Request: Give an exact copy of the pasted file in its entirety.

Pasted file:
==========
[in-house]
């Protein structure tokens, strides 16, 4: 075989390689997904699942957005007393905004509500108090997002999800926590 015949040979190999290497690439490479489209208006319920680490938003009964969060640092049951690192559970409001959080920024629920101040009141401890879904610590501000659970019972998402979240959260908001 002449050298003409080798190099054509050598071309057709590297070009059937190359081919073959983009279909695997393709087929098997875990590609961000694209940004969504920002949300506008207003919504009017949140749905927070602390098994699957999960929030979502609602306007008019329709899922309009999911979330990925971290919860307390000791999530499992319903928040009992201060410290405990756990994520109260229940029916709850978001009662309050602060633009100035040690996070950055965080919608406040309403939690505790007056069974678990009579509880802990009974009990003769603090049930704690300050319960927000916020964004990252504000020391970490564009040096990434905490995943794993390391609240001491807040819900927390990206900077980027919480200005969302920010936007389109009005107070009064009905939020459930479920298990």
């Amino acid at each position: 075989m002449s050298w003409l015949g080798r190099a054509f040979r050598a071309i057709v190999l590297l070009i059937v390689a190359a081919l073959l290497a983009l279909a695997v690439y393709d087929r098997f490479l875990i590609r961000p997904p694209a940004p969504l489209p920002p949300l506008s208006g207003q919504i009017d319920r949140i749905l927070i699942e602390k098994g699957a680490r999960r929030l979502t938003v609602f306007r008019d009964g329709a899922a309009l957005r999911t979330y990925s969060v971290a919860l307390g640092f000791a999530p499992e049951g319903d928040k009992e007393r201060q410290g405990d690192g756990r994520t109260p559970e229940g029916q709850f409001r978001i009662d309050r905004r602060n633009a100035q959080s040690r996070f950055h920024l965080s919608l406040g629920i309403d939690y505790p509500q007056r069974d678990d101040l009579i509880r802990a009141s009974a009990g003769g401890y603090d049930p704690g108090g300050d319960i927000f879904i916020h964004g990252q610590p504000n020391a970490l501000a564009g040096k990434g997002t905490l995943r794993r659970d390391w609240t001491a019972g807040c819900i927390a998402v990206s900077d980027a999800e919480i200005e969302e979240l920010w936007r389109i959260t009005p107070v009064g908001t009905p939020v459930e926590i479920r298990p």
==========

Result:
[in-house]
């Protein structure tokens, strides 16, 4: 075989390689997904699942957005007393905004509500108090997002999800926590 015949040979190999290497690439490479489209208006319920680490938003009964969060640092049951690192559970409001959080920024629920101040009141401890879904610590501000659970019972998402979240959260908001 002449050298003409080798190099054509050598071309057709590297070009059937190359081919073959983009279909695997393709087929098997875990590609961000694209940004969504920002949300506008207003919504009017949140749905927070602390098994699957999960929030979502609602306007008019329709899922309009999911979330990925971290919860307390000791999530499992319903928040009992201060410290405990756990994520109260229940029916709850978001009662309050602060633009100035040690996070950055965080919608406040309403939690505790007056069974678990009579509880802990009974009990003769603090049930704690300050319960927000916020964004990252504000020391970490564009040096990434905490995943794993390391609240001491807040819900927390990206900077980027919480200005969302920010936007389109009005107070009064009905939020459930479920298990």
């Amino acid at each position: 075989m002449s050298w003409l015949g080798r190099a054509f040979r050598a071309i057709v190999l590297l070009i059937v390689a190359a081919l073959l290497a983009l279909a695997v690439y393709d087929r098997f490479l875990i590609r961000p997904p694209a940004p969504l489209p920002p949300l506008s208006g207003q919504i009017d319920r949140i749905l927070i699942e602390k098994g699957a680490r999960r929030l979502t938003v609602f306007r008019d009964g329709a899922a309009l957005r999911t979330y990925s969060v971290a919860l307390g640092f000791a999530p499992e049951g319903d928040k009992e007393r201060q410290g405990d690192g756990r994520t109260p559970e229940g029916q709850f409001r978001i009662d309050r905004r602060n633009a100035q959080s040690r996070f950055h920024l965080s919608l406040g629920i309403d939690y505790p509500q007056r069974d678990d101040l009579i509880r802990a009141s009974a009990g003769g401890y603090d049930p704690g108090g300050d319960i927000f879904i916020h964004g990252q610590p504000n020391a970490l501000a564009g040096k990434g997002t905490l995943r794993r659970d390391w609240t001491a019972g807040c819900i927390a998402v990206s900077d980027a999800e919480i200005e969302e979240l920010w936007r389109i959260t009005p107070v009064g908001t009905p939020v459930e926590i479920r298990p």